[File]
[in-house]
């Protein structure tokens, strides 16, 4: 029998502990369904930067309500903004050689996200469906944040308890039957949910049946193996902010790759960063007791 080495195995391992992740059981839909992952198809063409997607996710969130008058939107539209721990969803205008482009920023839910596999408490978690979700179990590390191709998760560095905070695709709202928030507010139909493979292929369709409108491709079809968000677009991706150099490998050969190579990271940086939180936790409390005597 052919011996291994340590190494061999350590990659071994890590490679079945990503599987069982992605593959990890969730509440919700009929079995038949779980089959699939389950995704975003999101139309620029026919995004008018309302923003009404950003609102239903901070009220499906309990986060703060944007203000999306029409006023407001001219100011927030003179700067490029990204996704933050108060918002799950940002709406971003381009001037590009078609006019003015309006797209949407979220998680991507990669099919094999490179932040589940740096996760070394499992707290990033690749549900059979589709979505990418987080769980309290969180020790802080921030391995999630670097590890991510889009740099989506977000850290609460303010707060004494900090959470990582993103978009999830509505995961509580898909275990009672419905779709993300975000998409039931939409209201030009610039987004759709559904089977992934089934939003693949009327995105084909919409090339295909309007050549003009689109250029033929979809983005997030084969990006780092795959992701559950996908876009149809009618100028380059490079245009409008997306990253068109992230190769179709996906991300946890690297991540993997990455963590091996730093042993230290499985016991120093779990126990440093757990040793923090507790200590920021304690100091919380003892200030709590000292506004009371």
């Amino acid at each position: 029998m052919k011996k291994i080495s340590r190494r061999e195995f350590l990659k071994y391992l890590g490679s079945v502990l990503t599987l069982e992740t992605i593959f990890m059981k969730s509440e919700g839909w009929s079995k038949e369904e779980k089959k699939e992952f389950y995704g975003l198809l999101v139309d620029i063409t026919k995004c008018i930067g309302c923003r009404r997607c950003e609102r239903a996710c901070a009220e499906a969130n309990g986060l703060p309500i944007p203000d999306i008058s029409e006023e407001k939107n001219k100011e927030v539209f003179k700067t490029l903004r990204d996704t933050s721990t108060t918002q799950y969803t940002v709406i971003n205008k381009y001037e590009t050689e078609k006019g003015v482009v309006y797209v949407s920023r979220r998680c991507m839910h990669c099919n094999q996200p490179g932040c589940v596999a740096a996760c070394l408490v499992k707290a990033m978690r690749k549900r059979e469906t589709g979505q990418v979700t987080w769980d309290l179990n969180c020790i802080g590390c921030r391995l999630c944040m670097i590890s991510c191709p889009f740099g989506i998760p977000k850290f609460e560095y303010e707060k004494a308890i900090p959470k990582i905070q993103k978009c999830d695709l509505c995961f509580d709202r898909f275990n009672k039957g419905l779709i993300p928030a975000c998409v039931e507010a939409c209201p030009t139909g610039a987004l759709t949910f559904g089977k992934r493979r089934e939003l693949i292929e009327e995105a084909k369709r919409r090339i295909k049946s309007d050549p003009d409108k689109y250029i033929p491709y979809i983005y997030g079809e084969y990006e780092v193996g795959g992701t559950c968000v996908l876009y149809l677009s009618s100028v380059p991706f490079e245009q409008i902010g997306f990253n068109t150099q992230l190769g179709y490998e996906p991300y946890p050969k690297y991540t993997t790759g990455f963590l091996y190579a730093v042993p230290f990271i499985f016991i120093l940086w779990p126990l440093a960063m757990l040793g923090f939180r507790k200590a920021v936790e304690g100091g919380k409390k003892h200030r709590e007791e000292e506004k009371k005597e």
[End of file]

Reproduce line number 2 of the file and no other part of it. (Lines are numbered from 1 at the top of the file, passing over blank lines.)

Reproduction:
């Protein structure tokens, strides 16, 4: 029998502990369904930067309500903004050689996200469906944040308890039957949910049946193996902010790759960063007791 080495195995391992992740059981839909992952198809063409997607996710969130008058939107539209721990969803205008482009920023839910596999408490978690979700179990590390191709998760560095905070695709709202928030507010139909493979292929369709409108491709079809968000677009991706150099490998050969190579990271940086939180936790409390005597 052919011996291994340590190494061999350590990659071994890590490679079945990503599987069982992605593959990890969730509440919700009929079995038949779980089959699939389950995704975003999101139309620029026919995004008018309302923003009404950003609102239903901070009220499906309990986060703060944007203000999306029409006023407001001219100011927030003179700067490029990204996704933050108060918002799950940002709406971003381009001037590009078609006019003015309006797209949407979220998680991507990669099919094999490179932040589940740096996760070394499992707290990033690749549900059979589709979505990418987080769980309290969180020790802080921030391995999630670097590890991510889009740099989506977000850290609460303010707060004494900090959470990582993103978009999830509505995961509580898909275990009672419905779709993300975000998409039931939409209201030009610039987004759709559904089977992934089934939003693949009327995105084909919409090339295909309007050549003009689109250029033929979809983005997030084969990006780092795959992701559950996908876009149809009618100028380059490079245009409008997306990253068109992230190769179709996906991300946890690297991540993997990455963590091996730093042993230290499985016991120093779990126990440093757990040793923090507790200590920021304690100091919380003892200030709590000292506004009371």